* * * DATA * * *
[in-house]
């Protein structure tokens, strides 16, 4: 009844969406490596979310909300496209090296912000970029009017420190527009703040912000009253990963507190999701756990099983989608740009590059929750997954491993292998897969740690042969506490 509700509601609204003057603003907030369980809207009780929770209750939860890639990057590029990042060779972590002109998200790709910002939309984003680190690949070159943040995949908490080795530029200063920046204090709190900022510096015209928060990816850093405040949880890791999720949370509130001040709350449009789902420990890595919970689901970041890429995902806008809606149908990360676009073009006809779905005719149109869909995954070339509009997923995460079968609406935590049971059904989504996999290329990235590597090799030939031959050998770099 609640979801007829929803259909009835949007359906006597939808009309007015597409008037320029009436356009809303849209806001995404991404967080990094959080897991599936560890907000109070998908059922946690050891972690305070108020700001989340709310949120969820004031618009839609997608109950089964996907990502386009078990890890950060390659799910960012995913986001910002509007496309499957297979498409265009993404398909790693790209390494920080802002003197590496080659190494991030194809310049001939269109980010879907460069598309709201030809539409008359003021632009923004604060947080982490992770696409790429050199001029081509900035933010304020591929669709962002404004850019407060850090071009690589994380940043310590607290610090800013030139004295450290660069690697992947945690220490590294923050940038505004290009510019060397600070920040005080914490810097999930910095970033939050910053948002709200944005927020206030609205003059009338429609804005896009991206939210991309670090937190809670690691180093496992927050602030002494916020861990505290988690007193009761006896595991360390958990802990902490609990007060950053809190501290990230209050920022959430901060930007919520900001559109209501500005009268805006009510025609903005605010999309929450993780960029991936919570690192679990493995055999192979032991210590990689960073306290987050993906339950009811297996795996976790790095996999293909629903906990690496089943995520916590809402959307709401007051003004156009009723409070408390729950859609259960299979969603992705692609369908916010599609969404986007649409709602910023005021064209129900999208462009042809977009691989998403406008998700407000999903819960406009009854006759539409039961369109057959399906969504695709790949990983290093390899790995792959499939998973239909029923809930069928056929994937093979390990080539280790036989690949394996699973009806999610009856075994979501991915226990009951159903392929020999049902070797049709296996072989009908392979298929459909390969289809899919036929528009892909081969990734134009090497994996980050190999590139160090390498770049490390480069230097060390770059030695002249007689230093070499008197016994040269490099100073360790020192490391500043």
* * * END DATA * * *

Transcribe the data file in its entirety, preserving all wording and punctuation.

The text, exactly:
[in-house]
């Protein structure tokens, strides 16, 4: 009844969406490596979310909300496209090296912000970029009017420190527009703040912000009253990963507190999701756990099983989608740009590059929750997954491993292998897969740690042969506490 509700509601609204003057603003907030369980809207009780929770209750939860890639990057590029990042060779972590002109998200790709910002939309984003680190690949070159943040995949908490080795530029200063920046204090709190900022510096015209928060990816850093405040949880890791999720949370509130001040709350449009789902420990890595919970689901970041890429995902806008809606149908990360676009073009006809779905005719149109869909995954070339509009997923995460079968609406935590049971059904989504996999290329990235590597090799030939031959050998770099 609640979801007829929803259909009835949007359906006597939808009309007015597409008037320029009436356009809303849209806001995404991404967080990094959080897991599936560890907000109070998908059922946690050891972690305070108020700001989340709310949120969820004031618009839609997608109950089964996907990502386009078990890890950060390659799910960012995913986001910002509007496309499957297979498409265009993404398909790693790209390494920080802002003197590496080659190494991030194809310049001939269109980010879907460069598309709201030809539409008359003021632009923004604060947080982490992770696409790429050199001029081509900035933010304020591929669709962002404004850019407060850090071009690589994380940043310590607290610090800013030139004295450290660069690697992947945690220490590294923050940038505004290009510019060397600070920040005080914490810097999930910095970033939050910053948002709200944005927020206030609205003059009338429609804005896009991206939210991309670090937190809670690691180093496992927050602030002494916020861990505290988690007193009761006896595991360390958990802990902490609990007060950053809190501290990230209050920022959430901060930007919520900001559109209501500005009268805006009510025609903005605010999309929450993780960029991936919570690192679990493995055999192979032991210590990689960073306290987050993906339950009811297996795996976790790095996999293909629903906990690496089943995520916590809402959307709401007051003004156009009723409070408390729950859609259960299979969603992705692609369908916010599609969404986007649409709602910023005021064209129900999208462009042809977009691989998403406008998700407000999903819960406009009854006759539409039961369109057959399906969504695709790949990983290093390899790995792959499939998973239909029923809930069928056929994937093979390990080539280790036989690949394996699973009806999610009856075994979501991915226990009951159903392929020999049902070797049709296996072989009908392979298929459909390969289809899919036929528009892909081969990734134009090497994996980050190999590139160090390498770049490390480069230097060390770059030695002249007689230093070499008197016994040269490099100073360790020192490391500043």